CNC stands for “computer numerical control,” and is known to be more advanced than other types of machinery and computation.

CNC machining is a manufacturing method where pre-programmed computer software directs the action of the tools and machinery inside the factory. CNC machining has the ability to control a range of complex machinery, such as grinders and lathes to mills and routers. With the use of CNC machining, three-dimensional cutting jobs can be completed in an individual set of prompts.

CNC is essentially a way to make a block piece of material such as a big piece of wood and complete it to become a finished product (this would typically be a prototype part) by a controlled process of removing material. Just like the other prototype development technology, like FDM (3D printing), CNC relies on directions provided digitally from a Computer Aided Manufacturing (CAM) or Computer Aided Design (CAD) file - an example of this is Solidworks 3D.  The CNC machine will take these instructions from the CAM and cut the material as directed. This massively increases productivity and allows for precision that no human or machine could complete as quickly. The piece is cut accurately where prototype parts can be created.

Where can it be used?

CNC machines have been able to change many industries, for the better. Especially woodworking, as wood products can be produced quicker and sturdier with precision engineering.

Almost all materials are able to be used in a CNC machine, at all depends on the application. Bust the most common materials used are;

-    Wood

-    Aluminium

-    Copper

-    Brass

-    Steel

-    Titanium

-    Fibreglass

-    Foam

-    Plastics like polypropylene

 

What problems did CNC Machines solve?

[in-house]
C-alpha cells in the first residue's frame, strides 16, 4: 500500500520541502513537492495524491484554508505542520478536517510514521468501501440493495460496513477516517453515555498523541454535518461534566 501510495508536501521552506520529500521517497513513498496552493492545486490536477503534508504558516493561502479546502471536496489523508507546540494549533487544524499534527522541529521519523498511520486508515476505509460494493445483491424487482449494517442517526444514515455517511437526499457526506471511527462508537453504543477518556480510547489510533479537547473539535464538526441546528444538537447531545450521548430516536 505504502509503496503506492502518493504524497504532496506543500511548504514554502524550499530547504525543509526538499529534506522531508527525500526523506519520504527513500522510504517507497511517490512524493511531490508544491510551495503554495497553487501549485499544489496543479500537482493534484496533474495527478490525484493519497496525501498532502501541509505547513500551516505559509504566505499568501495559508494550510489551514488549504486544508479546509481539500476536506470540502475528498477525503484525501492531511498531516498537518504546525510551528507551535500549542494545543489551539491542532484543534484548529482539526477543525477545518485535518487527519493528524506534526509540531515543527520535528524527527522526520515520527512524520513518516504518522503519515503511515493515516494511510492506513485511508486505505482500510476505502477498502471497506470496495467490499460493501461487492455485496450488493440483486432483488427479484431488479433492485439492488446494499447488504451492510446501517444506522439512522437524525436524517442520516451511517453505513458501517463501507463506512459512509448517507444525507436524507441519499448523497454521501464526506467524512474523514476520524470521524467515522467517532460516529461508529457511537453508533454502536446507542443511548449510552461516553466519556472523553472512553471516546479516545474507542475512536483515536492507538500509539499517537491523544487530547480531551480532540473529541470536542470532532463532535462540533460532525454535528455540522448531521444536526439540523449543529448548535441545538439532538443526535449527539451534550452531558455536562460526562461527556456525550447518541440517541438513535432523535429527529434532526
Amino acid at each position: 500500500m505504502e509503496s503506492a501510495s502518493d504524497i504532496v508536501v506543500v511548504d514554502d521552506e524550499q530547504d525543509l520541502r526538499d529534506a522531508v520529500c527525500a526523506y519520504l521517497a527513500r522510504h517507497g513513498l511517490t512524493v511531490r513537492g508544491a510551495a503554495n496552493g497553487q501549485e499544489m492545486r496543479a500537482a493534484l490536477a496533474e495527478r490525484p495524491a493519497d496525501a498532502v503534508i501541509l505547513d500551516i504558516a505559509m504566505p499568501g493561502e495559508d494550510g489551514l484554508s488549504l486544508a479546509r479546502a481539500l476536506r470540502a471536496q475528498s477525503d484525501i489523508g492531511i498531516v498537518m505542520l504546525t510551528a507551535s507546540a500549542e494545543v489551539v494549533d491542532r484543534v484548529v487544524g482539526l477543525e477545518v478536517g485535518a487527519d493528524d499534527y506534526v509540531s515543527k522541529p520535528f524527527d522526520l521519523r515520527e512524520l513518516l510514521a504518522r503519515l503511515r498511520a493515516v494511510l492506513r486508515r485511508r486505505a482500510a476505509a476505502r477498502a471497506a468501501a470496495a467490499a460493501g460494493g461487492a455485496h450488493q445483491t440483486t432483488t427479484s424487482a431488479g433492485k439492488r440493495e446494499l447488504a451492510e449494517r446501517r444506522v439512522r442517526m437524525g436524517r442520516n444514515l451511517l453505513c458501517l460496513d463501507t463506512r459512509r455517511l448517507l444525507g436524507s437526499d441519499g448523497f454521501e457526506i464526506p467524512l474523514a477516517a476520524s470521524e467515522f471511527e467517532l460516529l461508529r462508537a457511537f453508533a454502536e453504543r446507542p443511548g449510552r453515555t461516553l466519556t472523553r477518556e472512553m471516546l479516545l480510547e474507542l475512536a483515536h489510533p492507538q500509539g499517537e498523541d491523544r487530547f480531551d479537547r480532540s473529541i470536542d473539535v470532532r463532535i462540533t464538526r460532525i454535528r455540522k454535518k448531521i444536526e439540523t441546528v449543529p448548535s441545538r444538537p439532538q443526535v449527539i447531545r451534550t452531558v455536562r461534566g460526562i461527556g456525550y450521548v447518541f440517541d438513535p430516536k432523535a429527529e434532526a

CNC machines were one of the first significant developments in the area of quicker prototyping. Before numerical control (such as punched tape technology) and computer numerical control (with analogue and digital computing), most parts of a prototype has no option but to be made by hand. This meant products were regularly made to the wrong size and specification, materials and time were wasted and this happened, even more, when machines were used to mass produce and large-scale manufacturing.

Most CNC machines as built specifically for each different manufacturing process and the job that it has to do. Just like electromagnetic machining is for cutting highly durable metal products that are otherwise not feasible.

Most CNC machines are more skilled at and typically utilised for prototype development rather than manufacturing.

CNC machines can be…...?

Milling Machines:

Milling machines one of the most common CNC machines that you will find being used. They require the aid of rotary cutting tools that remove material from the block of material

Drills:

Drills work by rotating a drill bit and moving the bit about and into contact with a stationary piece or block of material.

Lathes:

Lathes are almost the opposite of a drill as the material is spun against the drill bit rather than the other way around like a conventional drill. Lathes with usually make contact with the material by moving a cutting tool into the right place as it makes contact with the block of material.

Other Technologies

Electrical and/or Chemical Machining: There are a number of other technologies that use specialised techniques to cut material. Examples include:

Electron Beam Machining

Photochemical machining

Electrochemical Machining

Ultrasonic machining

Electrical Discharge Machining (EDM)

Most of these technologies are highly specialised and are used in specific situations for mass-production involving a special kind of material.

Other Cutting Tools

There are a number of other novel technologies that use different tools to cut material. Examples include:

-      laser cutting machines

-      oxy-fuel cutting machines

-      plasma cutting machines

-      water-jet cutting technolog

Published by Ruby Daub